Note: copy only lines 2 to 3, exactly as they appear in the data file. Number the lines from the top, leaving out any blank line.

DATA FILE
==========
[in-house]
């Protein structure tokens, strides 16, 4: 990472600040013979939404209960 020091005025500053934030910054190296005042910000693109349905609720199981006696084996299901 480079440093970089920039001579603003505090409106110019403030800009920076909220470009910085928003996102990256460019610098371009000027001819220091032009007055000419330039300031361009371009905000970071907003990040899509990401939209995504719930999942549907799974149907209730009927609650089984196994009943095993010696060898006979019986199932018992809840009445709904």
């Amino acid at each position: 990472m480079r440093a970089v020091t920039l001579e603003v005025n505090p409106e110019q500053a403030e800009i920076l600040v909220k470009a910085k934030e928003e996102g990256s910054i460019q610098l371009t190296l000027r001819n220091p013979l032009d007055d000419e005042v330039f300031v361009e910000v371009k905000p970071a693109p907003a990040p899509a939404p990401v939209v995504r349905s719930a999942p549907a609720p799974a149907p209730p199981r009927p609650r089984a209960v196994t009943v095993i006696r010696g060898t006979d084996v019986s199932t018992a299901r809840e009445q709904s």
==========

């Protein structure tokens, strides 16, 4: 990472600040013979939404209960 020091005025500053934030910054190296005042910000693109349905609720199981006696084996299901 480079440093970089920039001579603003505090409106110019403030800009920076909220470009910085928003996102990256460019610098371009000027001819220091032009007055000419330039300031361009371009905000970071907003990040899509990401939209995504719930999942549907799974149907209730009927609650089984196994009943095993010696060898006979019986199932018992809840009445709904």
């Amino acid at each position: 990472m480079r440093a970089v020091t920039l001579e603003v005025n505090p409106e110019q500053a403030e800009i920076l600040v909220k470009a910085k934030e928003e996102g990256s910054i460019q610098l371009t190296l000027r001819n220091p013979l032009d007055d000419e005042v330039f300031v361009e910000v371009k905000p970071a693109p907003a990040p899509a939404p990401v939209v995504r349905s719930a999942p549907a609720p799974a149907p209730p199981r009927p609650r089984a209960v196994t009943v095993i006696r010696g060898t006979d084996v019986s199932t018992a299901r809840e009445q709904s």